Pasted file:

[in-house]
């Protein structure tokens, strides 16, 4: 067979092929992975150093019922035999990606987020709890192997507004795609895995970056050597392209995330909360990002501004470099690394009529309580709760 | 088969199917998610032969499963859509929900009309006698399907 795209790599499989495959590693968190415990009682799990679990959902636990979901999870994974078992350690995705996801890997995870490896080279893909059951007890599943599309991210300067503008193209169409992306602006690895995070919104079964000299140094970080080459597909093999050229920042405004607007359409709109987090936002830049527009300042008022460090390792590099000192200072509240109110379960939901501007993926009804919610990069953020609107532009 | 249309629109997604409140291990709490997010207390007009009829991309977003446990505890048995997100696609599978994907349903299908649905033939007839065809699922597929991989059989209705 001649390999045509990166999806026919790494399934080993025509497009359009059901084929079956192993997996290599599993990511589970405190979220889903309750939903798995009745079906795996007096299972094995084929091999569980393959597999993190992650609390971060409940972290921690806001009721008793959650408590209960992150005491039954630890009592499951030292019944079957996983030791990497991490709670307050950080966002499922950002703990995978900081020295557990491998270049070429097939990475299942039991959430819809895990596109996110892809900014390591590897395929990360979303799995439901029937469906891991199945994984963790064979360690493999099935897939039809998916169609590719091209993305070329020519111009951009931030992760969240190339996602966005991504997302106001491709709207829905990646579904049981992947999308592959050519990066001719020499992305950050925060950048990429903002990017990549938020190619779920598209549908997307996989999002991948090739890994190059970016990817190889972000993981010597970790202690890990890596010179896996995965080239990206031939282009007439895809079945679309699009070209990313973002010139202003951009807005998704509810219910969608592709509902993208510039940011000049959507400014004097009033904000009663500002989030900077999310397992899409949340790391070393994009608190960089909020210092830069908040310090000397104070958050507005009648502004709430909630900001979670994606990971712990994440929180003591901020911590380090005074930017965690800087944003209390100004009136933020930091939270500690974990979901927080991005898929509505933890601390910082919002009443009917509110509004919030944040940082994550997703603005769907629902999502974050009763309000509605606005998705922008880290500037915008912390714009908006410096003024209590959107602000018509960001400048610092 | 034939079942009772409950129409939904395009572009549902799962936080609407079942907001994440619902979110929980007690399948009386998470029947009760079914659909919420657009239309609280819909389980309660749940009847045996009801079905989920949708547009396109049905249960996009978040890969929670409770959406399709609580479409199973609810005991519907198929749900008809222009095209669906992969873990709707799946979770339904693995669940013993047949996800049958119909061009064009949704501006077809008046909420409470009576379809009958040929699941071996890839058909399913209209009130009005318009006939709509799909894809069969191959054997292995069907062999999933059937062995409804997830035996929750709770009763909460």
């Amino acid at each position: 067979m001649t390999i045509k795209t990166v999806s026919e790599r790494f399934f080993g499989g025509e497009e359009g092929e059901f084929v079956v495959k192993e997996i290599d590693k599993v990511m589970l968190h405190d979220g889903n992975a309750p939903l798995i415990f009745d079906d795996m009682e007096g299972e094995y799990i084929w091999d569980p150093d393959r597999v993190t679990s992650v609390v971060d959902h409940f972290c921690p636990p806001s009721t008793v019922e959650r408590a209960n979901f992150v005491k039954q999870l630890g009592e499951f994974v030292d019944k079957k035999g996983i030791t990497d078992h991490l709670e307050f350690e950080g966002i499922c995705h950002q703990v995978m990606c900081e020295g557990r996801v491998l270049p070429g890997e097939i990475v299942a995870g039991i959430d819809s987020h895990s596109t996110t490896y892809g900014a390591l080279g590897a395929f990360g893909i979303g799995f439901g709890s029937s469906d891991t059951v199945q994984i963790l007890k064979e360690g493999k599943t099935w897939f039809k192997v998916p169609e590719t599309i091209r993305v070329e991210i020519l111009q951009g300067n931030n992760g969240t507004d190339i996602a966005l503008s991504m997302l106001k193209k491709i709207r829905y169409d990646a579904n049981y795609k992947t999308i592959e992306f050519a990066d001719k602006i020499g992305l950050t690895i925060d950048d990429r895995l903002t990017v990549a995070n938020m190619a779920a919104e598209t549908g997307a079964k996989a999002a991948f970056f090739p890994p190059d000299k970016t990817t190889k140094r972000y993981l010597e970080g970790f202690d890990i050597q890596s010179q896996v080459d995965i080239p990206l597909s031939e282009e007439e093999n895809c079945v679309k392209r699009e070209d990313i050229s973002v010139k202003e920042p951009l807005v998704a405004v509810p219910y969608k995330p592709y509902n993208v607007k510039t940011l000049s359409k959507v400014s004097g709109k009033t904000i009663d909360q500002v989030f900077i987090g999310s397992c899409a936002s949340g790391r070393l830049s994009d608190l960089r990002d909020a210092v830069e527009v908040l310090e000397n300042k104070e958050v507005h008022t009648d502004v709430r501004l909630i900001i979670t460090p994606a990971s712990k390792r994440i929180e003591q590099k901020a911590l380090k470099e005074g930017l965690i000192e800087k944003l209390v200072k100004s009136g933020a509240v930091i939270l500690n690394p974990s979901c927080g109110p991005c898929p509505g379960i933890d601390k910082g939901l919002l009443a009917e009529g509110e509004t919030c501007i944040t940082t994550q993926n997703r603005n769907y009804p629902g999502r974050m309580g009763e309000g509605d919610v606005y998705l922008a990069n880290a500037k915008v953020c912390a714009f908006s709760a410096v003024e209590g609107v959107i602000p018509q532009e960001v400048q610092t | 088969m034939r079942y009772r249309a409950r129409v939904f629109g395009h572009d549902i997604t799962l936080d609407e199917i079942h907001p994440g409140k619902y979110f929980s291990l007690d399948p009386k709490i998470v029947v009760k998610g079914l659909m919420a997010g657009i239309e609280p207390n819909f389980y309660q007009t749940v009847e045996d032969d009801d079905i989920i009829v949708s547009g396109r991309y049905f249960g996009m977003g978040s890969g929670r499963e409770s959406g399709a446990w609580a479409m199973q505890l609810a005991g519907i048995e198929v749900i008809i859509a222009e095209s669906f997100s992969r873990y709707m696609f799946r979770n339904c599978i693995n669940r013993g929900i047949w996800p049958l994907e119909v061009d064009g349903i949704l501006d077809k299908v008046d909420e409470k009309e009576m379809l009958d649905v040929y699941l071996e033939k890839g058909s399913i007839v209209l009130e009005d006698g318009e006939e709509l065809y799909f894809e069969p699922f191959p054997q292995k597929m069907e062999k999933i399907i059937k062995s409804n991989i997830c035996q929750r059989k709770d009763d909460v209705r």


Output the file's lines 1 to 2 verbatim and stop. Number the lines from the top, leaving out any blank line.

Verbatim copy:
[in-house]
């Protein structure tokens, strides 16, 4: 067979092929992975150093019922035999990606987020709890192997507004795609895995970056050597392209995330909360990002501004470099690394009529309580709760 | 088969199917998610032969499963859509929900009309006698399907 795209790599499989495959590693968190415990009682799990679990959902636990979901999870994974078992350690995705996801890997995870490896080279893909059951007890599943599309991210300067503008193209169409992306602006690895995070919104079964000299140094970080080459597909093999050229920042405004607007359409709109987090936002830049527009300042008022460090390792590099000192200072509240109110379960939901501007993926009804919610990069953020609107532009 | 249309629109997604409140291990709490997010207390007009009829991309977003446990505890048995997100696609599978994907349903299908649905033939007839065809699922597929991989059989209705 001649390999045509990166999806026919790494399934080993025509497009359009059901084929079956192993997996290599599993990511589970405190979220889903309750939903798995009745079906795996007096299972094995084929091999569980393959597999993190992650609390971060409940972290921690806001009721008793959650408590209960992150005491039954630890009592499951030292019944079957996983030791990497991490709670307050950080966002499922950002703990995978900081020295557990491998270049070429097939990475299942039991959430819809895990596109996110892809900014390591590897395929990360979303799995439901029937469906891991199945994984963790064979360690493999099935897939039809998916169609590719091209993305070329020519111009951009931030992760969240190339996602966005991504997302106001491709709207829905990646579904049981992947999308592959050519990066001719020499992305950050925060950048990429903002990017990549938020190619779920598209549908997307996989999002991948090739890994190059970016990817190889972000993981010597970790202690890990890596010179896996995965080239990206031939282009007439895809079945679309699009070209990313973002010139202003951009807005998704509810219910969608592709509902993208510039940011000049959507400014004097009033904000009663500002989030900077999310397992899409949340790391070393994009608190960089909020210092830069908040310090000397104070958050507005009648502004709430909630900001979670994606990971712990994440929180003591901020911590380090005074930017965690800087944003209390100004009136933020930091939270500690974990979901927080991005898929509505933890601390910082919002009443009917509110509004919030944040940082994550997703603005769907629902999502974050009763309000509605606005998705922008880290500037915008912390714009908006410096003024209590959107602000018509960001400048610092 | 034939079942009772409950129409939904395009572009549902799962936080609407079942907001994440619902979110929980007690399948009386998470029947009760079914659909919420657009239309609280819909389980309660749940009847045996009801079905989920949708547009396109049905249960996009978040890969929670409770959406399709609580479409199973609810005991519907198929749900008809222009095209669906992969873990709707799946979770339904693995669940013993047949996800049958119909061009064009949704501006077809008046909420409470009576379809009958040929699941071996890839058909399913209209009130009005318009006939709509799909894809069969191959054997292995069907062999999933059937062995409804997830035996929750709770009763909460």